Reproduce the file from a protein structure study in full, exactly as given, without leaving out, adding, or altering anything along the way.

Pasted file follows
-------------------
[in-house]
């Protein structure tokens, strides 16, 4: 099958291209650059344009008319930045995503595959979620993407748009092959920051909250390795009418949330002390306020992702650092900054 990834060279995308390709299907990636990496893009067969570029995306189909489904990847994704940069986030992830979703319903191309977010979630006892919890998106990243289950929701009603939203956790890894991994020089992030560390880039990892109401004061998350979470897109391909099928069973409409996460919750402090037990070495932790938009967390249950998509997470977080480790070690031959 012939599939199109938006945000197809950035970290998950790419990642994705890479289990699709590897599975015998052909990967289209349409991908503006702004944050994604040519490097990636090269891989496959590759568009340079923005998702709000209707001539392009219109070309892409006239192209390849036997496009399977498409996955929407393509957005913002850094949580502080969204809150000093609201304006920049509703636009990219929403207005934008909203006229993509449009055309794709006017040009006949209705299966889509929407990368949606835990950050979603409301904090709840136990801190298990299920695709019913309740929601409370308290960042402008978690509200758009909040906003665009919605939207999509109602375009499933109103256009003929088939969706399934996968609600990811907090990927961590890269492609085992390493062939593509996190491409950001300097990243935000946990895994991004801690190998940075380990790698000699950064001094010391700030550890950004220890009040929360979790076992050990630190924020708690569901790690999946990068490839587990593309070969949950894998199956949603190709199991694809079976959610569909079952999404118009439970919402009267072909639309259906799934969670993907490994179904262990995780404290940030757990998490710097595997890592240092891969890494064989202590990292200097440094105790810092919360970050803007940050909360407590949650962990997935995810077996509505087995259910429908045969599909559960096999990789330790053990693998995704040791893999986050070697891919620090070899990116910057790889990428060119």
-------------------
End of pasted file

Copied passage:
[in-house]
């Protein structure tokens, strides 16, 4: 099958291209650059344009008319930045995503595959979620993407748009092959920051909250390795009418949330002390306020992702650092900054 990834060279995308390709299907990636990496893009067969570029995306189909489904990847994704940069986030992830979703319903191309977010979630006892919890998106990243289950929701009603939203956790890894991994020089992030560390880039990892109401004061998350979470897109391909099928069973409409996460919750402090037990070495932790938009967390249950998509997470977080480790070690031959 012939599939199109938006945000197809950035970290998950790419990642994705890479289990699709590897599975015998052909990967289209349409991908503006702004944050994604040519490097990636090269891989496959590759568009340079923005998702709000209707001539392009219109070309892409006239192209390849036997496009399977498409996955929407393509957005913002850094949580502080969204809150000093609201304006920049509703636009990219929403207005934008909203006229993509449009055309794709006017040009006949209705299966889509929407990368949606835990950050979603409301904090709840136990801190298990299920695709019913309740929601409370308290960042402008978690509200758009909040906003665009919605939207999509109602375009499933109103256009003929088939969706399934996968609600990811907090990927961590890269492609085992390493062939593509996190491409950001300097990243935000946990895994991004801690190998940075380990790698000699950064001094010391700030550890950004220890009040929360979790076992050990630190924020708690569901790690999946990068490839587990593309070969949950894998199956949603190709199991694809079976959610569909079952999404118009439970919402009267072909639309259906799934969670993907490994179904262990995780404290940030757990998490710097595997890592240092891969890494064989202590990292200097440094105790810092919360970050803007940050909360407590949650962990997935995810077996509505087995259910429908045969599909559960096999990789330790053990693998995704040791893999986050070697891919620090070899990116910057790889990428060119």